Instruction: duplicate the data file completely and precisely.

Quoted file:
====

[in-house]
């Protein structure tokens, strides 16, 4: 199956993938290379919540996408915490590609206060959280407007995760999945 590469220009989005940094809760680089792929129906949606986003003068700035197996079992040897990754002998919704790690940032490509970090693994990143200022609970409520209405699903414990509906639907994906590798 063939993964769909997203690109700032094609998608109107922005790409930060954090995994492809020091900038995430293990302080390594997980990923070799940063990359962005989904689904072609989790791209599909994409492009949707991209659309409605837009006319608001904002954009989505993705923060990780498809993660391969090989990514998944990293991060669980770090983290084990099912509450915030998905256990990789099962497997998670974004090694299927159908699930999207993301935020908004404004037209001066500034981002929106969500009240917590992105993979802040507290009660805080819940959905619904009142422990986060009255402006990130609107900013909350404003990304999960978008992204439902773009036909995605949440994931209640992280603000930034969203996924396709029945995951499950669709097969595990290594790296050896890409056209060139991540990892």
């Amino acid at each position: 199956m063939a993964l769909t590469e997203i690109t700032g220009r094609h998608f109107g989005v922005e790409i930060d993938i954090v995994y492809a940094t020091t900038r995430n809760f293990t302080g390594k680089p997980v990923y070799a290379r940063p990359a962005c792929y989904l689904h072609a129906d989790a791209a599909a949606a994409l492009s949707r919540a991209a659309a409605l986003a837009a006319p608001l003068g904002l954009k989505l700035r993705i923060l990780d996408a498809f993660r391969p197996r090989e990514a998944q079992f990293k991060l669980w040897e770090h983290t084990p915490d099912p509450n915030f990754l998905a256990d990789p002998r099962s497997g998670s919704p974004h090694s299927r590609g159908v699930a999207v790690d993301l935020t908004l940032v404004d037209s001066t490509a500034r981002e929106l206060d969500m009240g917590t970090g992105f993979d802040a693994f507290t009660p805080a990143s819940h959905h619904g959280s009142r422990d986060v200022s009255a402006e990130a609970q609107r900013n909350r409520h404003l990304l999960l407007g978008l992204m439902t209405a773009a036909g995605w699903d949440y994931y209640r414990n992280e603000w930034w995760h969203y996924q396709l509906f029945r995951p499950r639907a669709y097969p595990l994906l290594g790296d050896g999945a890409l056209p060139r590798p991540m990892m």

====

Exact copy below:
[in-house]
């Protein structure tokens, strides 16, 4: 199956993938290379919540996408915490590609206060959280407007995760999945 590469220009989005940094809760680089792929129906949606986003003068700035197996079992040897990754002998919704790690940032490509970090693994990143200022609970409520209405699903414990509906639907994906590798 063939993964769909997203690109700032094609998608109107922005790409930060954090995994492809020091900038995430293990302080390594997980990923070799940063990359962005989904689904072609989790791209599909994409492009949707991209659309409605837009006319608001904002954009989505993705923060990780498809993660391969090989990514998944990293991060669980770090983290084990099912509450915030998905256990990789099962497997998670974004090694299927159908699930999207993301935020908004404004037209001066500034981002929106969500009240917590992105993979802040507290009660805080819940959905619904009142422990986060009255402006990130609107900013909350404003990304999960978008992204439902773009036909995605949440994931209640992280603000930034969203996924396709029945995951499950669709097969595990290594790296050896890409056209060139991540990892």
């Amino acid at each position: 199956m063939a993964l769909t590469e997203i690109t700032g220009r094609h998608f109107g989005v922005e790409i930060d993938i954090v995994y492809a940094t020091t900038r995430n809760f293990t302080g390594k680089p997980v990923y070799a290379r940063p990359a962005c792929y989904l689904h072609a129906d989790a791209a599909a949606a994409l492009s949707r919540a991209a659309a409605l986003a837009a006319p608001l003068g904002l954009k989505l700035r993705i923060l990780d996408a498809f993660r391969p197996r090989e990514a998944q079992f990293k991060l669980w040897e770090h983290t084990p915490d099912p509450n915030f990754l998905a256990d990789p002998r099962s497997g998670s919704p974004h090694s299927r590609g159908v699930a999207v790690d993301l935020t908004l940032v404004d037209s001066t490509a500034r981002e929106l206060d969500m009240g917590t970090g992105f993979d802040a693994f507290t009660p805080a990143s819940h959905h619904g959280s009142r422990d986060v200022s009255a402006e990130a609970q609107r900013n909350r409520h404003l990304l999960l407007g978008l992204m439902t209405a773009a036909g995605w699903d949440y994931y209640r414990n992280e603000w930034w995760h969203y996924q396709l509906f029945r995951p499950r639907a669709y097969p595990l994906l290594g790296d050896g999945a890409l056209p060139r590798p991540m990892m």